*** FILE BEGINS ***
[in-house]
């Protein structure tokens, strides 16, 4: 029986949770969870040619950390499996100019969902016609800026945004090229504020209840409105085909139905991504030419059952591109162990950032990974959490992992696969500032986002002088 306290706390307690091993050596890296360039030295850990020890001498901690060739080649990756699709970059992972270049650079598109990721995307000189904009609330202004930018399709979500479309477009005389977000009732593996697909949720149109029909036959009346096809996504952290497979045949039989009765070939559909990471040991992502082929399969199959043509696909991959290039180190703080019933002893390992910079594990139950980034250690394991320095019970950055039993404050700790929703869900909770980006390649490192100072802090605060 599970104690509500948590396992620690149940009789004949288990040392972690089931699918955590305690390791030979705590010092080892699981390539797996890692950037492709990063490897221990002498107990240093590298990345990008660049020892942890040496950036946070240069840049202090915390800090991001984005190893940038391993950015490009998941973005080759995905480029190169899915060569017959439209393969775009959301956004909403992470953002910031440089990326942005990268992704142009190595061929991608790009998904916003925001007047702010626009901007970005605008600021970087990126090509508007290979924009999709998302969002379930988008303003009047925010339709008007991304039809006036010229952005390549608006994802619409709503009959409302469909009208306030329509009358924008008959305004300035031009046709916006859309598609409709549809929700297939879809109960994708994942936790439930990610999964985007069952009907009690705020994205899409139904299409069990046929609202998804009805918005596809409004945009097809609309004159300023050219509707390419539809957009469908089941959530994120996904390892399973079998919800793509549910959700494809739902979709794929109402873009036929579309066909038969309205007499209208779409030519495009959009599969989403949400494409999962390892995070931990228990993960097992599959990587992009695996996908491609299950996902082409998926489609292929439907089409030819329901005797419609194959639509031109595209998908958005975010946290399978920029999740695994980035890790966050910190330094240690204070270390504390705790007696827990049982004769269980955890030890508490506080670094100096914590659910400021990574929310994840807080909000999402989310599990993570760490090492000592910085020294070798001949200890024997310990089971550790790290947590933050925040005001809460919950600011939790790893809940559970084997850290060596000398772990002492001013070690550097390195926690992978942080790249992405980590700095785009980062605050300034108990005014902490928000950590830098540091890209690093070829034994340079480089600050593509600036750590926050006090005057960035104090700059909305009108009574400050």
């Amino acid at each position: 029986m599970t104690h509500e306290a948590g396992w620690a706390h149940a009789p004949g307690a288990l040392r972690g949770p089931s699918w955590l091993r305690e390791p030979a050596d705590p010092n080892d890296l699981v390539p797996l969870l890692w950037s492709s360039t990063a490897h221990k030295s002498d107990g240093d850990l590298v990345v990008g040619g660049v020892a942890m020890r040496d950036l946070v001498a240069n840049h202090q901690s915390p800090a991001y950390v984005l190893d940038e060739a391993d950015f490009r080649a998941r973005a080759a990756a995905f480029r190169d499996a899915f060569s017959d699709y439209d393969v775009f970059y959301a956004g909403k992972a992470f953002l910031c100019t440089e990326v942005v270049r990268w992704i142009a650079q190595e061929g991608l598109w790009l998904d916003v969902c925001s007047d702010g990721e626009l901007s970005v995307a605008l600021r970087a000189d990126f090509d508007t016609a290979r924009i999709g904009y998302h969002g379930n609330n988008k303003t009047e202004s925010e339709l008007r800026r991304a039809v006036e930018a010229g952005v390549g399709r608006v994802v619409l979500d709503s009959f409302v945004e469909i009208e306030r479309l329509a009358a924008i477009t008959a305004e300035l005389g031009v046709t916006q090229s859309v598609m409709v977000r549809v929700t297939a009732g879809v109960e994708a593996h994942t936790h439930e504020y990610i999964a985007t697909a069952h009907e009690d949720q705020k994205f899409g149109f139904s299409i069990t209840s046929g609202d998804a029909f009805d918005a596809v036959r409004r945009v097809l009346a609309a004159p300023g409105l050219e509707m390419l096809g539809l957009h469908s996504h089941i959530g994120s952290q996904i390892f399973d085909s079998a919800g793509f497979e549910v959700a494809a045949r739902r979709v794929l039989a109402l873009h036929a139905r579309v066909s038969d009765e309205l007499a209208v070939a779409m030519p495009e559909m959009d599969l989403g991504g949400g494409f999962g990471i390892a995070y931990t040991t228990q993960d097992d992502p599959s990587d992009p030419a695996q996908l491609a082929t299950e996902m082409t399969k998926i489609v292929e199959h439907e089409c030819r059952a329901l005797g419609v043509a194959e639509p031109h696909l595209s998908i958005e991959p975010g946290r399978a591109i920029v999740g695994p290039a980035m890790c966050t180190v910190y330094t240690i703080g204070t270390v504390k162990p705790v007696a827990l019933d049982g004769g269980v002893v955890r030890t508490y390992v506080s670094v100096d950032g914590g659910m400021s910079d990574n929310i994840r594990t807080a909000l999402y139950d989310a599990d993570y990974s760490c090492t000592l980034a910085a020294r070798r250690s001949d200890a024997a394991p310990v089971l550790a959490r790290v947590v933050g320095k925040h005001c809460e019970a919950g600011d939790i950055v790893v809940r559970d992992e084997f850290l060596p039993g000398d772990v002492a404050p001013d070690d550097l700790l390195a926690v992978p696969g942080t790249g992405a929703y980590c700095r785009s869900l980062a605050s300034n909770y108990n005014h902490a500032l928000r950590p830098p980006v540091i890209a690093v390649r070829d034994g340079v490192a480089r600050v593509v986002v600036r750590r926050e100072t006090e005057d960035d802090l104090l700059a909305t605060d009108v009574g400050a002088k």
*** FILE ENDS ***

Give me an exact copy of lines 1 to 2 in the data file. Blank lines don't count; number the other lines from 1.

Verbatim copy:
[in-house]
């Protein structure tokens, strides 16, 4: 029986949770969870040619950390499996100019969902016609800026945004090229504020209840409105085909139905991504030419059952591109162990950032990974959490992992696969500032986002002088 306290706390307690091993050596890296360039030295850990020890001498901690060739080649990756699709970059992972270049650079598109990721995307000189904009609330202004930018399709979500479309477009005389977000009732593996697909949720149109029909036959009346096809996504952290497979045949039989009765070939559909990471040991992502082929399969199959043509696909991959290039180190703080019933002893390992910079594990139950980034250690394991320095019970950055039993404050700790929703869900909770980006390649490192100072802090605060 599970104690509500948590396992620690149940009789004949288990040392972690089931699918955590305690390791030979705590010092080892699981390539797996890692950037492709990063490897221990002498107990240093590298990345990008660049020892942890040496950036946070240069840049202090915390800090991001984005190893940038391993950015490009998941973005080759995905480029190169899915060569017959439209393969775009959301956004909403992470953002910031440089990326942005990268992704142009190595061929991608790009998904916003925001007047702010626009901007970005605008600021970087990126090509508007290979924009999709998302969002379930988008303003009047925010339709008007991304039809006036010229952005390549608006994802619409709503009959409302469909009208306030329509009358924008008959305004300035031009046709916006859309598609409709549809929700297939879809109960994708994942936790439930990610999964985007069952009907009690705020994205899409139904299409069990046929609202998804009805918005596809409004945009097809609309004159300023050219509707390419539809957009469908089941959530994120996904390892399973079998919800793509549910959700494809739902979709794929109402873009036929579309066909038969309205007499209208779409030519495009959009599969989403949400494409999962390892995070931990228990993960097992599959990587992009695996996908491609299950996902082409998926489609292929439907089409030819329901005797419609194959639509031109595209998908958005975010946290399978920029999740695994980035890790966050910190330094240690204070270390504390705790007696827990049982004769269980955890030890508490506080670094100096914590659910400021990574929310994840807080909000999402989310599990993570760490090492000592910085020294070798001949200890024997310990089971550790790290947590933050925040005001809460919950600011939790790893809940559970084997850290060596000398772990002492001013070690550097390195926690992978942080790249992405980590700095785009980062605050300034108990005014902490928000950590830098540091890209690093070829034994340079480089600050593509600036750590926050006090005057960035104090700059909305009108009574400050």